Sometimes…It’s the Cable

January 23, 2020 / General, 101 learning, Installation and testing, Upgrading and troubleshooting, Best Practices

There’s an ad that says, “We know a thing or two because we’ve seen a thing or two.”  With billions of links certified by our testers and something like five more every second of every business day, we’ve seen just about every possible cabling problem.  Which means we’ve seen plenty of bad cable.

We’re talking about cable that is bad, off the spool before the installer has even had a chance to touch it.  This is not a common occurrence, but it’s something we’re prepared for and you should be, too.  The vast majority of the time, it’s because someone cut corners and went for the budget special from some unknown manufacturer, but even reputable manufacturers have slipped up.  Here’s an example that came into out Technical Assistance Center (TAC) just last month.

The contractor contacted us because their tests were failing.  They provided us the complete test results in .flw “LinkWare” format with graph data – always recommended in case you need our help in tracking down a problem.  Out of a total of 95 tests, six had failed and twelve had passed with a “PASS*”.  The asterisk on the measurement indicates that while the result was better than the selected limit, it was within the accuracy of the tester.  As an example, see the first graph.  You can see that the Return Loss (RL) result for the 3-6 pair (green) gets very close to the limit line (red) at about 350 MHz.  In fact, the LinkWare report shows that the measured value at 352.0 MHz is within 0.4 dB of the limit line.  The DSX measurement uncertainty is greater than 0.4 dB, meaning there is significant uncertainty as to whether the measurement actually passed, leading to the “PASS*” notification.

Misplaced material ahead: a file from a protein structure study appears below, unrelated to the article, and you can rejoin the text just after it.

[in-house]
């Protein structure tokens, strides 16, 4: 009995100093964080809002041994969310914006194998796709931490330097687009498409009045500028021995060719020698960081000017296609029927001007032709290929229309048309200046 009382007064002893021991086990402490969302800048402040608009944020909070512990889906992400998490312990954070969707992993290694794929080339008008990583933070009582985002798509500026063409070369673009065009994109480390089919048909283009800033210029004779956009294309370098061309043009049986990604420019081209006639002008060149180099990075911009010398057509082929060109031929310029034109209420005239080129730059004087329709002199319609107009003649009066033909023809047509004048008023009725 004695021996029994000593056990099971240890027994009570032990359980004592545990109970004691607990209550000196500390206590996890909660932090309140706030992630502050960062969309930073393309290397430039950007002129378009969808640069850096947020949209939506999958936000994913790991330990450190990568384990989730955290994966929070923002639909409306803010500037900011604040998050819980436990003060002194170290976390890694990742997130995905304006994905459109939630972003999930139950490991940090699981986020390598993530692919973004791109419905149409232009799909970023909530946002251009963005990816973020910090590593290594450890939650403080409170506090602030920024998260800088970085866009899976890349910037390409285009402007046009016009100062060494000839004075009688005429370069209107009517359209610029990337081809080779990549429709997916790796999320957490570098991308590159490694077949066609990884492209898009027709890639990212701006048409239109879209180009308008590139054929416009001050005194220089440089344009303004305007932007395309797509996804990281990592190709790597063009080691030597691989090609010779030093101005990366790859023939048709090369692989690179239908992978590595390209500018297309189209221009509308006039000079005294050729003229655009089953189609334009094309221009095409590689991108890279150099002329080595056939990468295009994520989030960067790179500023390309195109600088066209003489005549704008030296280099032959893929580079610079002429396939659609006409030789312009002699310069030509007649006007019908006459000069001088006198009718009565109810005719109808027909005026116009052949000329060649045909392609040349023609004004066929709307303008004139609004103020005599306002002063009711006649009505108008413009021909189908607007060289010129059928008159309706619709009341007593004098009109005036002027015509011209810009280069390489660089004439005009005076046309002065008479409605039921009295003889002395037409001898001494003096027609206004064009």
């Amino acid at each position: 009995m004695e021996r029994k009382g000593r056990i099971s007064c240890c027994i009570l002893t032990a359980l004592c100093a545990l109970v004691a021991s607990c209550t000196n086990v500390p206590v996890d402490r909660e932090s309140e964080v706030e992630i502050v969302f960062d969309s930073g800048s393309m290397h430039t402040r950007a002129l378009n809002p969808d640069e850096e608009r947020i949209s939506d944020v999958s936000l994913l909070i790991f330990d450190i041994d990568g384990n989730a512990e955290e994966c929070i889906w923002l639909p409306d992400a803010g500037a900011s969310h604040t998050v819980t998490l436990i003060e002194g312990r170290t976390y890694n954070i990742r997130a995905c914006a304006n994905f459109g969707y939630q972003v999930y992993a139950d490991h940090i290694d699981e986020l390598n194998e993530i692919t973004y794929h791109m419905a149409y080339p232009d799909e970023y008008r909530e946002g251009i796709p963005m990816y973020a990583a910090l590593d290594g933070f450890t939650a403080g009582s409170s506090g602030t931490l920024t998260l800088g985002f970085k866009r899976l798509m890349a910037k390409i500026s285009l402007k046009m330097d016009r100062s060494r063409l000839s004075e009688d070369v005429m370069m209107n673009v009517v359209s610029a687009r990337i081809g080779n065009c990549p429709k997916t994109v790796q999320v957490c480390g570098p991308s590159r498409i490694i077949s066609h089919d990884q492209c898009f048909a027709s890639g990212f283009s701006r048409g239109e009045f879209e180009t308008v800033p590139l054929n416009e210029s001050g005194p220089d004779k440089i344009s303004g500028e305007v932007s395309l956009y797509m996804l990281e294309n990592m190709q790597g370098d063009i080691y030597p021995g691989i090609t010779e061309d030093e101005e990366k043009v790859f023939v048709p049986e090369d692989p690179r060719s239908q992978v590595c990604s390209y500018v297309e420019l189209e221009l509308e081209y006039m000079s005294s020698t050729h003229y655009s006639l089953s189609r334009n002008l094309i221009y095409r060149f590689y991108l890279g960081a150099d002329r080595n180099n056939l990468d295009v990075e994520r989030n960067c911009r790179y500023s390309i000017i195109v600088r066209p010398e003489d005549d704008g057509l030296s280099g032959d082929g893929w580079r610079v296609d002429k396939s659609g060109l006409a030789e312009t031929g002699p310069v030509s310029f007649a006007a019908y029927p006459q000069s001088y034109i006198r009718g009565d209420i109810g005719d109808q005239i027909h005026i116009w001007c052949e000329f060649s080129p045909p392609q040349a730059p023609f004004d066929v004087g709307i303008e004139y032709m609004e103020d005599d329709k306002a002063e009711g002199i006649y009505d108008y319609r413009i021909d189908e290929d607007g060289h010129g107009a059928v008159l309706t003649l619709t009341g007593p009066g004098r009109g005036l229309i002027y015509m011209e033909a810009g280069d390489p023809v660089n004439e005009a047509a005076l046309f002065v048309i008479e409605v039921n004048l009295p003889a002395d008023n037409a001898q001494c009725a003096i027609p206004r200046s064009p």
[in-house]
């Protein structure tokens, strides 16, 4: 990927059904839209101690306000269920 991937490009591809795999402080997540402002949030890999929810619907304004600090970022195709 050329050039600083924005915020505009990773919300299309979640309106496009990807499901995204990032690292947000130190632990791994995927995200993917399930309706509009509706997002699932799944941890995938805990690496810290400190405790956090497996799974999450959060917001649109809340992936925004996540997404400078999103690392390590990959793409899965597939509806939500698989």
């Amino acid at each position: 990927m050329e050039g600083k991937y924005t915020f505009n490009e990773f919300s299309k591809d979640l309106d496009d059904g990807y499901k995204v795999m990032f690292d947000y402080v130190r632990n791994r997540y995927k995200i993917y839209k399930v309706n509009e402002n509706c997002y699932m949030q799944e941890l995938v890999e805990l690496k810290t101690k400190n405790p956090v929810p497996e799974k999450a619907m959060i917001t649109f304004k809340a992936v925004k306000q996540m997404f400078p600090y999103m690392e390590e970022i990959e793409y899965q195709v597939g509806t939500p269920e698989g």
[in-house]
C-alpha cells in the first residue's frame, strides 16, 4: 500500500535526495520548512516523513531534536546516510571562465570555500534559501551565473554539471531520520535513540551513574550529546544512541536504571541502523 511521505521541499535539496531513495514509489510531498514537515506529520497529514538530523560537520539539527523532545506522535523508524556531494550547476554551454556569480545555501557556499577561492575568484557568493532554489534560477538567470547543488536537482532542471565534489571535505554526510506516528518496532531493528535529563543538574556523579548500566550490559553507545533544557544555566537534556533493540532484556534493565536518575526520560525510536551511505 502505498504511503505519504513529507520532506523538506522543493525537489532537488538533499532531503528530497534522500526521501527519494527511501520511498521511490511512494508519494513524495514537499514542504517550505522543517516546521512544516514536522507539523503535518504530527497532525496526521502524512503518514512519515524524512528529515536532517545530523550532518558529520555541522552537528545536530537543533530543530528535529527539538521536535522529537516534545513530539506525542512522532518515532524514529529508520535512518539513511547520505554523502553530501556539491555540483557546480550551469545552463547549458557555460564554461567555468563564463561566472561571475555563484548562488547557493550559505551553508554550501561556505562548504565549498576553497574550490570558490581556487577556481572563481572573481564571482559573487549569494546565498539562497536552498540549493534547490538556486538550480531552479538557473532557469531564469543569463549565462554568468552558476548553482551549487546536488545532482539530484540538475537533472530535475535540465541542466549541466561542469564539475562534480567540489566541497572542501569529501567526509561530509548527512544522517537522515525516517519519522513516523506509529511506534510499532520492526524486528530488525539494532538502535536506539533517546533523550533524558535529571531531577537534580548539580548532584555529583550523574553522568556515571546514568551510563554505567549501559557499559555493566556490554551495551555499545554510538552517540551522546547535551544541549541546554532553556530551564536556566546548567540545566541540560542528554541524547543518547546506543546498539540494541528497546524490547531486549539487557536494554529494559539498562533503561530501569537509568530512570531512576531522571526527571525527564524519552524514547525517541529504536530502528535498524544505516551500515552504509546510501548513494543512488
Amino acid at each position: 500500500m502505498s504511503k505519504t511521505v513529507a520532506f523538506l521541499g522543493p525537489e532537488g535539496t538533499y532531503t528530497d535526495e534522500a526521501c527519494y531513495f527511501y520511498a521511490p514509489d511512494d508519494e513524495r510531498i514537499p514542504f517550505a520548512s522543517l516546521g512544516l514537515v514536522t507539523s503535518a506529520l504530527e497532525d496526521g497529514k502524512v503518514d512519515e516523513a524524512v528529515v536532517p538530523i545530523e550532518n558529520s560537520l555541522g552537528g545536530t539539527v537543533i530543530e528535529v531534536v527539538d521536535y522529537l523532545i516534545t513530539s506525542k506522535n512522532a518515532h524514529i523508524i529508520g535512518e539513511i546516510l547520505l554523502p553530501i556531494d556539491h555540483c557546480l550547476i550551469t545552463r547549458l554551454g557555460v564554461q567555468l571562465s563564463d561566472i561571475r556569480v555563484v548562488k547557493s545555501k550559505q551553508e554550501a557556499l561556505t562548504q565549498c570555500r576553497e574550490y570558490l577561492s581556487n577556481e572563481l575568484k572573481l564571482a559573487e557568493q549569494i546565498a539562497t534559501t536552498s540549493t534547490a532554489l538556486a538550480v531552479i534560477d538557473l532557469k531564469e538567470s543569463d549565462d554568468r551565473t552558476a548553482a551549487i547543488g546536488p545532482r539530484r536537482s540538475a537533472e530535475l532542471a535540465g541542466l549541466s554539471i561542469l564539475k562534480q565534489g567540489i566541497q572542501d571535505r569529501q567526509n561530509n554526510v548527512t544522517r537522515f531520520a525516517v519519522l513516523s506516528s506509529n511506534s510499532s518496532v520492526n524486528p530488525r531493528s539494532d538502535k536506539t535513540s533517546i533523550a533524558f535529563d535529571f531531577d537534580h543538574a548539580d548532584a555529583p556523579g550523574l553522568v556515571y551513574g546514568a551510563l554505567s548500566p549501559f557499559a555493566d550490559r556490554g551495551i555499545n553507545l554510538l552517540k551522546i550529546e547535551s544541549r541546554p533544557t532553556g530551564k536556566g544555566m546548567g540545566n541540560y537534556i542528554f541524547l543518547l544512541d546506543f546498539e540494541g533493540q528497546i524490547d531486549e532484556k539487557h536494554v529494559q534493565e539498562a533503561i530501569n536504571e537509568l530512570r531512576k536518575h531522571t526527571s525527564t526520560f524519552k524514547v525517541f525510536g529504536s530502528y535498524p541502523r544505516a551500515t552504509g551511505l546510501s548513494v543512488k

One thing that happens is that when customers see a high number of failures, they suspect the tester.  (You would think that would make us feel bad, but trust me, we do the same thing here.)  Concerned about the tester, this customer ran a number of self-tests, connecting the Permanent Link Adapter on the main unit directly to the channel adapter on the remote.   In every case, the margin was in the range of 13-15 dB, far beyond the margin of error.  This confirmed that it  wasn’t the tester or the adapters. (It almost never is.)

Now nerds like us think these graphs are cool and enjoy trying to figure out the problem based on them.  And when you’ve “seen a thing or two”, like our TAC team, they can often figure out the problem from this diagram.  They will tell you that the “dips” in the RL performance is indicative of a problem with the cable.  But while they get a kick out of tracking down a difficult mystery, and showing off their experience, real customers would prefer to cut to the chase.

That’s why our testers have a couple of diagnostic features built-in: High Definition Time Domain  Reflectometer (HDTDR) and High Definition Crosstalk Analyzer (HDTDX).  These pinpoint the location of the reflection or crosstalk along the length of the cable.  In this case, the HDTDR looked like the second graph.

Can you spot where the failure is?  No?  That’s because it’s all along the length of the cable.  Most of the time, the failure is a bad connector or installation job, and a spike will show up in that spot and you’ll know what to repair. When it looks like this, it means that the cable is bad, and the only way to fix it is to replace it with something better.  So it’s understandable when someone looks for something else – such as the tester itself – to blame.

The DSX has an even easier way pinpoint failures on a link – a feature called FaultInfo.  When a link fails, just touch the “Diagnostic” tab  on the screen to see a simple explanation of the issue as shown in the figure at right.  Our TAC thinks that takes away the challenge and the chance for a good story.  But unlike me, you don’t get paid for telling stories.

Our local Sales Manager provided the last clue to this case after finding the diagnosis.  His response (minus some of the more, um, colorful terms), provided the final piece of the puzzle: “Before this came up, I convinced [their distributor] to stop selling that stuff, so I was surprised when the contractor told me it was the cable. Turns out they bought this cable from a different distributor. They went low to win a bid and are now paying the price.”

One last note – if you suspect poor quality cable, you can test it on the spool or in the box before it’s installed.  Check out this video to see how: